University of Cambridge > Talks.cam > Cabinet of Natural History > The logarithmic ear: Pietro Mengoli, music, mathematics and anatomy in the late seventeenth century

The logarithmic ear: Pietro Mengoli, music, mathematics and anatomy in the late seventeenth century

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If you have a question about this talk, please contact Francis Lucian Reid.

All are welcome - feel free to bring your lunch

In 1670 the Bolognese mathematician Pietro Mengoli published his Speculationi di musica, a highly original work attempting to found the mathematical study of music on the anatomy of the ear. His anatomy was idiosyncratic and his mathematics complex beyond belief, leading him to assert for example that the soul computes a definite integral every time a sound is heard. He analysed in detail the supposed behaviour of the ear’s internal aura, and the patterns of strokes made on the eardrum by simultaneous sounds, and divided the musical octave into a continuous set of regions which he colour-coded to show their physiological effects.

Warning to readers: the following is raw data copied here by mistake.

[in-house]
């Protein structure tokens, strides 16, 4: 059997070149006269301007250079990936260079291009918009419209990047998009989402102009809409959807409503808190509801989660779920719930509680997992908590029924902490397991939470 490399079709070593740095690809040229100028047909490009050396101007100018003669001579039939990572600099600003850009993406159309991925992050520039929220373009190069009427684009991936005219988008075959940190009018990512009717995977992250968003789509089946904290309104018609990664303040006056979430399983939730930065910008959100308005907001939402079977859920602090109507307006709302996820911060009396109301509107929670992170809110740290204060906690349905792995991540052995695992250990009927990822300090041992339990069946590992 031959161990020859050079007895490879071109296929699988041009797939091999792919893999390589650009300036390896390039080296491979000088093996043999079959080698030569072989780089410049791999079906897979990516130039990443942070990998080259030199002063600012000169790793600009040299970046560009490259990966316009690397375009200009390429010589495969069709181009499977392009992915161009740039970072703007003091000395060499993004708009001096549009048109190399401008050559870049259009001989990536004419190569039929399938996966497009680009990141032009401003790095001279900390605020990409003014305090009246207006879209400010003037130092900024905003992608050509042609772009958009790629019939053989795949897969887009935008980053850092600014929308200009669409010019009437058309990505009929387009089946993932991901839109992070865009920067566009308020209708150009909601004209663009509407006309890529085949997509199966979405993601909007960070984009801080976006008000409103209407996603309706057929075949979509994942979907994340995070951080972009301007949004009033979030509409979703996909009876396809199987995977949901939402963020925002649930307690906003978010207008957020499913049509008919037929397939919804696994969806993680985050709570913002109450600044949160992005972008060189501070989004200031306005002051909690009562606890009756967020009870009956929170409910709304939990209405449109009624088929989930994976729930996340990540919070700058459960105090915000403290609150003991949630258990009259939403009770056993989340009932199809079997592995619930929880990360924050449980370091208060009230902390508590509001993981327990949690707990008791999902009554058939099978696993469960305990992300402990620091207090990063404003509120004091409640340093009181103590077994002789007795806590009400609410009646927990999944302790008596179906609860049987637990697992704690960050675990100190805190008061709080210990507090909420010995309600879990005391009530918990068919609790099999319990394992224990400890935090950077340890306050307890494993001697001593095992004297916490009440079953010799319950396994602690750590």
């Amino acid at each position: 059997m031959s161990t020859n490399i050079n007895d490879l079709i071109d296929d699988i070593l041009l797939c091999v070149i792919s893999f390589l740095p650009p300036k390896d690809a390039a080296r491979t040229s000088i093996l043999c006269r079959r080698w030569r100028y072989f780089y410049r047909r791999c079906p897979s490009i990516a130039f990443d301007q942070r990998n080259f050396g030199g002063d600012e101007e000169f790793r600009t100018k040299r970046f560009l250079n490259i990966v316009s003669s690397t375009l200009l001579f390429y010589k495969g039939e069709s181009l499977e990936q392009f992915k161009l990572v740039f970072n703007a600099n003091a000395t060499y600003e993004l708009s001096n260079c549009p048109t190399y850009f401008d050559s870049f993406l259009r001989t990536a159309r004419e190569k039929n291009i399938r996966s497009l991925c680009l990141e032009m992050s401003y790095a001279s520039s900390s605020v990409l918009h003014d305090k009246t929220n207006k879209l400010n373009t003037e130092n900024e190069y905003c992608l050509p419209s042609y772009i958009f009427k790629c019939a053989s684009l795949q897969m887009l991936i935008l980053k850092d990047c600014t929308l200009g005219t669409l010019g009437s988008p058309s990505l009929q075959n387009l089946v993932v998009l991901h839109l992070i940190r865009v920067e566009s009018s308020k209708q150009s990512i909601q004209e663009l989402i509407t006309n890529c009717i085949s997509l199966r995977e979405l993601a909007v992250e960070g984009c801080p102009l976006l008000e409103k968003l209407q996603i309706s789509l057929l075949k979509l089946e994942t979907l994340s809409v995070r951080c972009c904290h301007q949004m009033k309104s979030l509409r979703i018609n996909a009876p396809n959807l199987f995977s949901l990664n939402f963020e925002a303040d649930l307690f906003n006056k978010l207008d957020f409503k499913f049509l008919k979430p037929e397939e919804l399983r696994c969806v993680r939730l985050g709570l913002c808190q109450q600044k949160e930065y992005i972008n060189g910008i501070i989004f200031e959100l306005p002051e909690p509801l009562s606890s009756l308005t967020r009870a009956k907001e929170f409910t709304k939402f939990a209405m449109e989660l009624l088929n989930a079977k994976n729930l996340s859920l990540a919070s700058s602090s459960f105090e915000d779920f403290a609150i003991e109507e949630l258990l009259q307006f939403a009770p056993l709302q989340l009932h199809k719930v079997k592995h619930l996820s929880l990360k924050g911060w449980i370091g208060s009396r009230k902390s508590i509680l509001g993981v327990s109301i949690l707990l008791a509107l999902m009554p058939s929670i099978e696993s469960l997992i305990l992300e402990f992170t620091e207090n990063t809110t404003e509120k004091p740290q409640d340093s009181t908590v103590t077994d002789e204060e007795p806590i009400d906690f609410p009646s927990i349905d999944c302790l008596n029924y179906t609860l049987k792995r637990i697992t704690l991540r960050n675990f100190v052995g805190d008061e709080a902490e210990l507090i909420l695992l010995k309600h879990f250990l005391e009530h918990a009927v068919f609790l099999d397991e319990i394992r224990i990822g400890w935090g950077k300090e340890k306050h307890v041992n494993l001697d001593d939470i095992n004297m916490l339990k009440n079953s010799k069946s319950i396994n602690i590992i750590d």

The handful of scholars in and around the Royal Society who eagerly awaited its first appearance seem to have found the Speculationi baffling, as do its few modern readers. In the light of my Ph.D. research on mathematical music theories of the period I will attempt to illuminate some of the work’s obscurities and explain why I find it both fascinating and important.

This talk is part of the Cabinet of Natural History series.

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